But a new development in vaccine technology could possibly change that. This week, researchers at Stony Brook University in New York announced they'd developed a new method of designing vaccines that could potentially make the process faster and cheaper.

The researchers, including Steffen Mueller, Bruce Futcher and Steven Skiena, found they could genetically alter viruses to make them weaker and reduce their ability to multiply in the body. In trials, mice fought off a weakened version of polio, leaving them with immunity to the "wild" virus. Details are in the June 26 issue of the journal Science.

The researchers said this method could allow scientists to develop new vaccine candidates much faster than currently possible, basically speeding up the turn-around time between deciding to find a vaccine for a certain virus and having a workable candidate in-hand.

And while much of the expense of developing a vaccine lies in extensive clinical trials, a hurdle which probably won't go away, this new method could cut earlier development costs, and potentially make it possible to create vaccines for diseases that currently don't have one, the researchers said.

Better repellents

Another major area of research is better repellents, which could keep mosquitoes away from people more effectively. Becnel's colleague from the USDA, Ulrich Bernier, along with researchers from the University of Florida, recently made some big breakthroughs in this field.

Using 50 years of data on repellent chemicals, the team trained a brain-based computer program to recognize the molecular structures and components common to effective repellents. Then, they set the program to work analyzing some 2,000 chemical compounds, looking for the ones that shared those traits. The result was 23 newly synthesized compounds that have the potential to outperform all repellents currently on the market, according to the May 27 issue of the Proceedings of the National Academy of Sciences.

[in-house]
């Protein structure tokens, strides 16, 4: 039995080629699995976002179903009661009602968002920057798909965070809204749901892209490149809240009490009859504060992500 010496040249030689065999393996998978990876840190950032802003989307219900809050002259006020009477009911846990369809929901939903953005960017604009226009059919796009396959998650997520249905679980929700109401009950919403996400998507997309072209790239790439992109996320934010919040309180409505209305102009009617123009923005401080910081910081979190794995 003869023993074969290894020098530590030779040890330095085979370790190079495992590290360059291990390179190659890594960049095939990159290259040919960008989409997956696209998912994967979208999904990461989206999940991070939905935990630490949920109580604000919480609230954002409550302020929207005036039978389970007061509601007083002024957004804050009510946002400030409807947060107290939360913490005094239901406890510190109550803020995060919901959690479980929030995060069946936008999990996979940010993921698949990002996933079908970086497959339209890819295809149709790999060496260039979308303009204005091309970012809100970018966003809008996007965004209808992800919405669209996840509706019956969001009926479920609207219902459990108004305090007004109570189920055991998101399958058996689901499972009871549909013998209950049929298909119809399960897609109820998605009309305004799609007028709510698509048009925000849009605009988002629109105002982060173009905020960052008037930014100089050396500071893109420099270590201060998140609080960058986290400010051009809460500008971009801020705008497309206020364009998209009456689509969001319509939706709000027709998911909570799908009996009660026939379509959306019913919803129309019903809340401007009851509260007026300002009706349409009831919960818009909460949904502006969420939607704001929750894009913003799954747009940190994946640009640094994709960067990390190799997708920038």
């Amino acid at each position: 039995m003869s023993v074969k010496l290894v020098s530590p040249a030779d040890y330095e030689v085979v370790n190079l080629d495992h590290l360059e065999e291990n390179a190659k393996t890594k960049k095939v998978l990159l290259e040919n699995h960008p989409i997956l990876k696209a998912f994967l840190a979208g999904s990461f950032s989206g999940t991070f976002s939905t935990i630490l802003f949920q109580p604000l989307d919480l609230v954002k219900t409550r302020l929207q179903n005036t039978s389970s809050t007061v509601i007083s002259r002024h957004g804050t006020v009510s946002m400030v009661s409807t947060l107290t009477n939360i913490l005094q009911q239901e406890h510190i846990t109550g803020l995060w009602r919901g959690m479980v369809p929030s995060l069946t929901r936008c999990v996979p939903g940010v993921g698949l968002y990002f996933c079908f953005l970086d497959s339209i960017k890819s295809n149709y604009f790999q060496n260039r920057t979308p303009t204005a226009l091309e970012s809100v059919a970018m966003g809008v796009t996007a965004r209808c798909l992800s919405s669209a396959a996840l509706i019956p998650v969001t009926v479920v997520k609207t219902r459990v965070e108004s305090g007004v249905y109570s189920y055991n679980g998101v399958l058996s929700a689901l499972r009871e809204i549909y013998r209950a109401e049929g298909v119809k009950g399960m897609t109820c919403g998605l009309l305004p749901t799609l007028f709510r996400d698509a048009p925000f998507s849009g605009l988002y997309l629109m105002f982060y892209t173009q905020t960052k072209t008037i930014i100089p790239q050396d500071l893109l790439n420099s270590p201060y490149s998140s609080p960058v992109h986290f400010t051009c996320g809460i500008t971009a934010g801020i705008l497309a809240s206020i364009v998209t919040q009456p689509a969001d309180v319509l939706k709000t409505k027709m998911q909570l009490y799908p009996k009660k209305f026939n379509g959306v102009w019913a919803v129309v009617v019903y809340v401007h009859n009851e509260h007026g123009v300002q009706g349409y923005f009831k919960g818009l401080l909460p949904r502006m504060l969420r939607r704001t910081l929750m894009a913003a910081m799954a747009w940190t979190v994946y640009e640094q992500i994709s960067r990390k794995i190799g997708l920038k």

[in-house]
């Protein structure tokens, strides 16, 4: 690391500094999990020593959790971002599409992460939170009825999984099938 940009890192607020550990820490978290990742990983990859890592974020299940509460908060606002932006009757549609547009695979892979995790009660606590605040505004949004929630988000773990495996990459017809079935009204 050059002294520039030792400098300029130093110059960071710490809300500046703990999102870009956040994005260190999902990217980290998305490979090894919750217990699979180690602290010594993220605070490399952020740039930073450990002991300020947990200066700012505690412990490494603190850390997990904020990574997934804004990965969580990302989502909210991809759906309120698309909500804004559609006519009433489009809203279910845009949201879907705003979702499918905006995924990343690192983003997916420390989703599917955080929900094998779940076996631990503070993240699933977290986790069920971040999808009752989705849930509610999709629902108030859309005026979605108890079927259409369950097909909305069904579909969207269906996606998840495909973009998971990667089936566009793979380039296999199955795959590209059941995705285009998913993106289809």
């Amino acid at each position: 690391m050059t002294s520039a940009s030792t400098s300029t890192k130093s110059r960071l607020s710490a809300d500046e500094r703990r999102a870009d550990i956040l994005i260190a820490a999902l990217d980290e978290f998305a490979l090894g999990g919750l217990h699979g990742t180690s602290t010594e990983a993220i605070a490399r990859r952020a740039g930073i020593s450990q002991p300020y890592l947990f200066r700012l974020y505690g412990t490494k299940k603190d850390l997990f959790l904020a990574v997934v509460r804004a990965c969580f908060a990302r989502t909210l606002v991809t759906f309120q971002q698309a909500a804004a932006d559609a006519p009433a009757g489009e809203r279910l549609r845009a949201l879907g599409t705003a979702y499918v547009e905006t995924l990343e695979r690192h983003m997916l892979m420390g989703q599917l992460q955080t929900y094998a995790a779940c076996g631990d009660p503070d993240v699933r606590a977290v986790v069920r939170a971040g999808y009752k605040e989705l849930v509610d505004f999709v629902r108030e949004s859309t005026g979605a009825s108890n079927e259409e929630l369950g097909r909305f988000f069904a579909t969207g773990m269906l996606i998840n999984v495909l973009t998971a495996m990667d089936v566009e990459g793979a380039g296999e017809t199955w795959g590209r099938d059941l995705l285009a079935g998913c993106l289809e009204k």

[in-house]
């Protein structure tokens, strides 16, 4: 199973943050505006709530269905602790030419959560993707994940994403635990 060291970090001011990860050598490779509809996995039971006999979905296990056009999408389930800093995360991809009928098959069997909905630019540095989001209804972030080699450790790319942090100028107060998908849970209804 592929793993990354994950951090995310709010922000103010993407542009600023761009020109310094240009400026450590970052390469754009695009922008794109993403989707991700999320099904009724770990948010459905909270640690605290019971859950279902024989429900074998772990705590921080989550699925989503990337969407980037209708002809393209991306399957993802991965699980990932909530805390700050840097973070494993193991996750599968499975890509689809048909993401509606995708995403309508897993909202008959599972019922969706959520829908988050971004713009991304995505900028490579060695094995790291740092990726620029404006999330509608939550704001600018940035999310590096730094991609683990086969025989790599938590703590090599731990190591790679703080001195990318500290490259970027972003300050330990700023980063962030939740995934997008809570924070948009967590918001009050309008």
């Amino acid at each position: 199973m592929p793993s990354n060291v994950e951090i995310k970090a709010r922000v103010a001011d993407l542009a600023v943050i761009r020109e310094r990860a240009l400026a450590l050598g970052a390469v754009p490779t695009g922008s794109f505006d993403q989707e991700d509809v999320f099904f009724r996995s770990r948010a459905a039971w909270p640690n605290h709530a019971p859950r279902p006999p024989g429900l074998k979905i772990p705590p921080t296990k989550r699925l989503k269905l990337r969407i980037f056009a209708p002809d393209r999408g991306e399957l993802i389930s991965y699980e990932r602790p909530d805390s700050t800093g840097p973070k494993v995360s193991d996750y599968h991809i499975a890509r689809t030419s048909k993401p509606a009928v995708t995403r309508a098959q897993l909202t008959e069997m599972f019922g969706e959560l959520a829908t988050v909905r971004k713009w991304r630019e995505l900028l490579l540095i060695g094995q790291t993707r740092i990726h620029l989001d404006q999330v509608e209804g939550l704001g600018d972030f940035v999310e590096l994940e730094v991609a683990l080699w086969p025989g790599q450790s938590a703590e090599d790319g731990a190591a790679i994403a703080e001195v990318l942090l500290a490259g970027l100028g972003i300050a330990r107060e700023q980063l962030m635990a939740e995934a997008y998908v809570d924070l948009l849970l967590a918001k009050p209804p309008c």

In fact, while the most common current repellent, DEET, remains effective in a closed environment for about 17 days, one of the new compounds stuck it out for 85.

This type of data-mining research isn't new, but how it's being applied is. "The pharmaceutical people have been using this method for years to design drugs, but it's just now that the mosquito people are getting into it too," Becnel said.

Home invasion

Actually, fending off mosquitoes doesn't require lab access. Conlon said that folks at home can play along. All you need to do is follow what he calls the Three D's.

Drain: Mosquito eggs need water to hatch. But they don't need large amounts of water. Conlon has seen the bugs breed in everything from discarded bottle caps to creases on tarps. If you don't want mosquitoes breeding in your backyard, you need to be fastidious about removing all sources of standing water, no matter how small.

Dress: Conlon said mosquitoes can bite through tight clothes and are attracted to dark colors. The ideal mosquito-resistant outfits are ensembles that are loose-fitting, long-sleeved, and light-colored. "In particular, they have a hard time seeing the color yellow," he said. "Yellow bug lights can be useful because of this. They don't repel mosquitoes, but they don't attract them, either."

Defend: There are only four active ingredients currently approved by the Food and Drug Administration to effectively and safely repel mosquitoes: DEET, picaridin, ir3535, and, for those who prefer a plant-based option, oil of lemon eucalyptus. Conlon said it's important to look for these ingredients because there are many mosquito repellents on the market that simply don't work.

"Popular folk remedies like garlic and Vitamin B-1 have been shown to be useless in double blind studies," he said. Others, such as oil of clove, are known repellents, but only at high concentrations that would burn human skin. "So it works, but not at the low levels used in any product. There, it just smells nice," he said.